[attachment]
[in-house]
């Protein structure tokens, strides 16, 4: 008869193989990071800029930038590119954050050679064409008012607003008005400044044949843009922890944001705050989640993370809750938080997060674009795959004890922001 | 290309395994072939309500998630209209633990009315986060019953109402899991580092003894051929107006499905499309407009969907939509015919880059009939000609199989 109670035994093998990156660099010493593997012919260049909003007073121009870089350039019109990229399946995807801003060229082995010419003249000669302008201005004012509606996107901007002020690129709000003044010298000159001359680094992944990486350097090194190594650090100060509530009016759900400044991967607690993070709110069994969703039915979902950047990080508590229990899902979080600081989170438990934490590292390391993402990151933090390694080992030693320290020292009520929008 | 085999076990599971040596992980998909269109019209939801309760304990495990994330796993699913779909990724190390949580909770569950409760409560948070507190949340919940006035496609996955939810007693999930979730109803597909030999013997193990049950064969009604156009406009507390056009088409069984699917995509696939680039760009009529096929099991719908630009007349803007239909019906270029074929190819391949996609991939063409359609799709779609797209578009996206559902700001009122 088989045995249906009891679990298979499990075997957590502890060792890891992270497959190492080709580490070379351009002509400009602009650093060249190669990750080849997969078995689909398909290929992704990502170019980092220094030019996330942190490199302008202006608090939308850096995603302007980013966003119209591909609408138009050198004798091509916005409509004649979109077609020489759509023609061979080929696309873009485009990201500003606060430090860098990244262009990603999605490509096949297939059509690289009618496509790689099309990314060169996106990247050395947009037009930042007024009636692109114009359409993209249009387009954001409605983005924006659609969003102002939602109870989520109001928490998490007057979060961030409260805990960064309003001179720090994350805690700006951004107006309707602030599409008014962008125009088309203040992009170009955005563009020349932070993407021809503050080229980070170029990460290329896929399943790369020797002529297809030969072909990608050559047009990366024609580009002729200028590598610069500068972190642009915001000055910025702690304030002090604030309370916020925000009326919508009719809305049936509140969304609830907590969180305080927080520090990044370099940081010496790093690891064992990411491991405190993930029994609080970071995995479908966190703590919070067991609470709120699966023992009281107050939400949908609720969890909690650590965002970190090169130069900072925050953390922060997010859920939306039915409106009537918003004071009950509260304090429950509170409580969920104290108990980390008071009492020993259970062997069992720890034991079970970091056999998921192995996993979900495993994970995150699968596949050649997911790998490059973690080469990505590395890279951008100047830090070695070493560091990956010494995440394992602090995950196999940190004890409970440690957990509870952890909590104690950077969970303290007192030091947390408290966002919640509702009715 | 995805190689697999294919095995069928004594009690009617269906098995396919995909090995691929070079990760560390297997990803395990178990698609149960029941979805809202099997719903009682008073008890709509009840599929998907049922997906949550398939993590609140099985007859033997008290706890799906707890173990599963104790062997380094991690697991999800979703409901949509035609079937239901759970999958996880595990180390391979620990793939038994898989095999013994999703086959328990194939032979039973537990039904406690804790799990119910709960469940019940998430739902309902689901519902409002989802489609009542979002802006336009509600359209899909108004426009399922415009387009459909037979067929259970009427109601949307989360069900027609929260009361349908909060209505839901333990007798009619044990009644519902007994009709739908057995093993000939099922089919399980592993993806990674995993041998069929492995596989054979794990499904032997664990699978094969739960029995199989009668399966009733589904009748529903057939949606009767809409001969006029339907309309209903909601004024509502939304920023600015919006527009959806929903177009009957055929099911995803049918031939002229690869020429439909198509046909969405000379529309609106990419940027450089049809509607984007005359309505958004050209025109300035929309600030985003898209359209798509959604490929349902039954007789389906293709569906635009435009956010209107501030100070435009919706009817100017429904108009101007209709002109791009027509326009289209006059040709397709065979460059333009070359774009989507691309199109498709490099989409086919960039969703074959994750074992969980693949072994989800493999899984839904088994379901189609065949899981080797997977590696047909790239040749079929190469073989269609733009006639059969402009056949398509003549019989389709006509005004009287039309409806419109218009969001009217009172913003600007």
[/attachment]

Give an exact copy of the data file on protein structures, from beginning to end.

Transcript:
[in-house]
């Protein structure tokens, strides 16, 4: 008869193989990071800029930038590119954050050679064409008012607003008005400044044949843009922890944001705050989640993370809750938080997060674009795959004890922001 | 290309395994072939309500998630209209633990009315986060019953109402899991580092003894051929107006499905499309407009969907939509015919880059009939000609199989 109670035994093998990156660099010493593997012919260049909003007073121009870089350039019109990229399946995807801003060229082995010419003249000669302008201005004012509606996107901007002020690129709000003044010298000159001359680094992944990486350097090194190594650090100060509530009016759900400044991967607690993070709110069994969703039915979902950047990080508590229990899902979080600081989170438990934490590292390391993402990151933090390694080992030693320290020292009520929008 | 085999076990599971040596992980998909269109019209939801309760304990495990994330796993699913779909990724190390949580909770569950409760409560948070507190949340919940006035496609996955939810007693999930979730109803597909030999013997193990049950064969009604156009406009507390056009088409069984699917995509696939680039760009009529096929099991719908630009007349803007239909019906270029074929190819391949996609991939063409359609799709779609797209578009996206559902700001009122 088989045995249906009891679990298979499990075997957590502890060792890891992270497959190492080709580490070379351009002509400009602009650093060249190669990750080849997969078995689909398909290929992704990502170019980092220094030019996330942190490199302008202006608090939308850096995603302007980013966003119209591909609408138009050198004798091509916005409509004649979109077609020489759509023609061979080929696309873009485009990201500003606060430090860098990244262009990603999605490509096949297939059509690289009618496509790689099309990314060169996106990247050395947009037009930042007024009636692109114009359409993209249009387009954001409605983005924006659609969003102002939602109870989520109001928490998490007057979060961030409260805990960064309003001179720090994350805690700006951004107006309707602030599409008014962008125009088309203040992009170009955005563009020349932070993407021809503050080229980070170029990460290329896929399943790369020797002529297809030969072909990608050559047009990366024609580009002729200028590598610069500068972190642009915001000055910025702690304030002090604030309370916020925000009326919508009719809305049936509140969304609830907590969180305080927080520090990044370099940081010496790093690891064992990411491991405190993930029994609080970071995995479908966190703590919070067991609470709120699966023992009281107050939400949908609720969890909690650590965002970190090169130069900072925050953390922060997010859920939306039915409106009537918003004071009950509260304090429950509170409580969920104290108990980390008071009492020993259970062997069992720890034991079970970091056999998921192995996993979900495993994970995150699968596949050649997911790998490059973690080469990505590395890279951008100047830090070695070493560091990956010494995440394992602090995950196999940190004890409970440690957990509870952890909590104690950077969970303290007192030091947390408290966002919640509702009715 | 995805190689697999294919095995069928004594009690009617269906098995396919995909090995691929070079990760560390297997990803395990178990698609149960029941979805809202099997719903009682008073008890709509009840599929998907049922997906949550398939993590609140099985007859033997008290706890799906707890173990599963104790062997380094991690697991999800979703409901949509035609079937239901759970999958996880595990180390391979620990793939038994898989095999013994999703086959328990194939032979039973537990039904406690804790799990119910709960469940019940998430739902309902689901519902409002989802489609009542979002802006336009509600359209899909108004426009399922415009387009459909037979067929259970009427109601949307989360069900027609929260009361349908909060209505839901333990007798009619044990009644519902007994009709739908057995093993000939099922089919399980592993993806990674995993041998069929492995596989054979794990499904032997664990699978094969739960029995199989009668399966009733589904009748529903057939949606009767809409001969006029339907309309209903909601004024509502939304920023600015919006527009959806929903177009009957055929099911995803049918031939002229690869020429439909198509046909969405000379529309609106990419940027450089049809509607984007005359309505958004050209025109300035929309600030985003898209359209798509959604490929349902039954007789389906293709569906635009435009956010209107501030100070435009919706009817100017429904108009101007209709002109791009027509326009289209006059040709397709065979460059333009070359774009989507691309199109498709490099989409086919960039969703074959994750074992969980693949072994989800493999899984839904088994379901189609065949899981080797997977590696047909790239040749079929190469073989269609733009006639059969402009056949398509003549019989389709006509005004009287039309409806419109218009969001009217009172913003600007």